Guys, be cautious. You’ve all seen Doctor Oz. He’s not the only doctor spewing nutrition nonsense. Question everything you read.


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Krill oil vs fish oil

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I get a lot of questions about omega-3 supplements. Generally these are from fish oil. However, there’s been more interest in the less common krill oil expressed recently.

Krill are tiny little crustaceans. Fish obtain their omega-3s from eating plankton, as do krill. I’d heard that krill oil may be a superior source of omega-3s in comparison to traditional fish oil.

Krill oil actually contains less EPA and DHA (the essential omega-3 fatty acids we aim to obtain from supplements) than fish oils. 1, 000 mg of krill oil generally contains 230-300 mg of omega-3s; 140-160 mg EPA, and 80-90 mg DHA. Compare that to a 1, 000 mg fish oil supplement: 500 mg EPA and 333 mg DHA. However, amounts tend to vary widely between brands and varieties and it’s important to ensure you’re looking at the dose you’ll be taking (many will advise you to take multiple capsules each day which is unnecessary). Advocates for krill oil will tell you that the omega-3s in it are better absorbed than the omega-3s in fish oil. However, there’s not yet any evidence to support this (1).

There may be other benefits to krill oil, such as antioxidant properties. However, as with the previous claim, there is insufficient research to make any claims at this time (2).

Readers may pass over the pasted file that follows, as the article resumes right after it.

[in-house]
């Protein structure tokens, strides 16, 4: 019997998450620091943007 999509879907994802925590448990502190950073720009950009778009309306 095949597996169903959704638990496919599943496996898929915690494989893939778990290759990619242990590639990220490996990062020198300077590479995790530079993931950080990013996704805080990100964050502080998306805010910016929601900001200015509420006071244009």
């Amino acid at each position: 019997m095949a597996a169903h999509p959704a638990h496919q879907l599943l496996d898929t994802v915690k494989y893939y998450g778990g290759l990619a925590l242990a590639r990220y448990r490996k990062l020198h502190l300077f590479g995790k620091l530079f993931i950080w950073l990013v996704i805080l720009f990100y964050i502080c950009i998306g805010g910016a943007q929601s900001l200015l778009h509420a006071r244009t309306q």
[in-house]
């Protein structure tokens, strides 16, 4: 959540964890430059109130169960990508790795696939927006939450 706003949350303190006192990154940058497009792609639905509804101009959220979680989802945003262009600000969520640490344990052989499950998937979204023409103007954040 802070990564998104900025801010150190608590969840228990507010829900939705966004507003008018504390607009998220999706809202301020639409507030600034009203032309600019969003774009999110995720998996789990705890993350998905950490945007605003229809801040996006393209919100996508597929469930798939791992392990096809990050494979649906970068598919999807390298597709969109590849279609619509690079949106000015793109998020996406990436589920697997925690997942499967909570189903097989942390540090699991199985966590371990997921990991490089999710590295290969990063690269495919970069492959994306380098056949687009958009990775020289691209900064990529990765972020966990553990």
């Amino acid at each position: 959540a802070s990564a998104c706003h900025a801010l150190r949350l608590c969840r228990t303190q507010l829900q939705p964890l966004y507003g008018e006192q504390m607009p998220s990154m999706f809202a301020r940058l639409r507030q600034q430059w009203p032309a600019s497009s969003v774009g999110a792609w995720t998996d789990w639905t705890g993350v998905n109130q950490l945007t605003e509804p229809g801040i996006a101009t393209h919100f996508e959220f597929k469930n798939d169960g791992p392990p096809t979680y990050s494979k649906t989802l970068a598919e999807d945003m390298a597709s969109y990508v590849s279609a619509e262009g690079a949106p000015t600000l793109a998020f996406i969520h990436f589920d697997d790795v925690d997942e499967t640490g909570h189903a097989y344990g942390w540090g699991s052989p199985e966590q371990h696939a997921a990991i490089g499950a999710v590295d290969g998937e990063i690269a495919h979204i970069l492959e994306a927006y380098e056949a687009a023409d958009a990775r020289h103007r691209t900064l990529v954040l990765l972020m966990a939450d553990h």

One benefit of krill oil that is likely true is that it won’t give you the “fishy burps” that other omega-3 supplements may. If this is a concern to you it’s still avoidable when taking fish oil supplements. Look for supplements that have “enteric coating”. This means that they’ll survive your stomach acid intact and dissolve in your intestine so that they won’t be able to come back to haunt you. You should also take your supplement before your meal, or on an empty stomach, to decrease the transit time.

I had thought that fish oil supplements might be at greater risk of mercury contamination as the fish are considerably larger than the krill. A study showed that fish oil supplements range from no contamination to negligible contamination, rendering that an useless theory.

Other differences between krill oil and fish oil supplements: krill oil tends to be pricier. Also, as krill are crustaceans, krill oil supplements are not safe for sufferers of shellfish allergies.

Bottom line: krill oil may be equally beneficial to fish oil as an omega-3 supplement. It may even have additional benefits. However, the research is not there to support any additional claims. You may want to try krill oil if you’re willing to take a gamble on those additional benefits and if you’re not budget conscious. If you’d rather save your pennies, stick with a high-quality fish oil supplement. And, as always, check with your doctor or pharmacist before taking any supplements, especially if you’re taking any other kind of medication.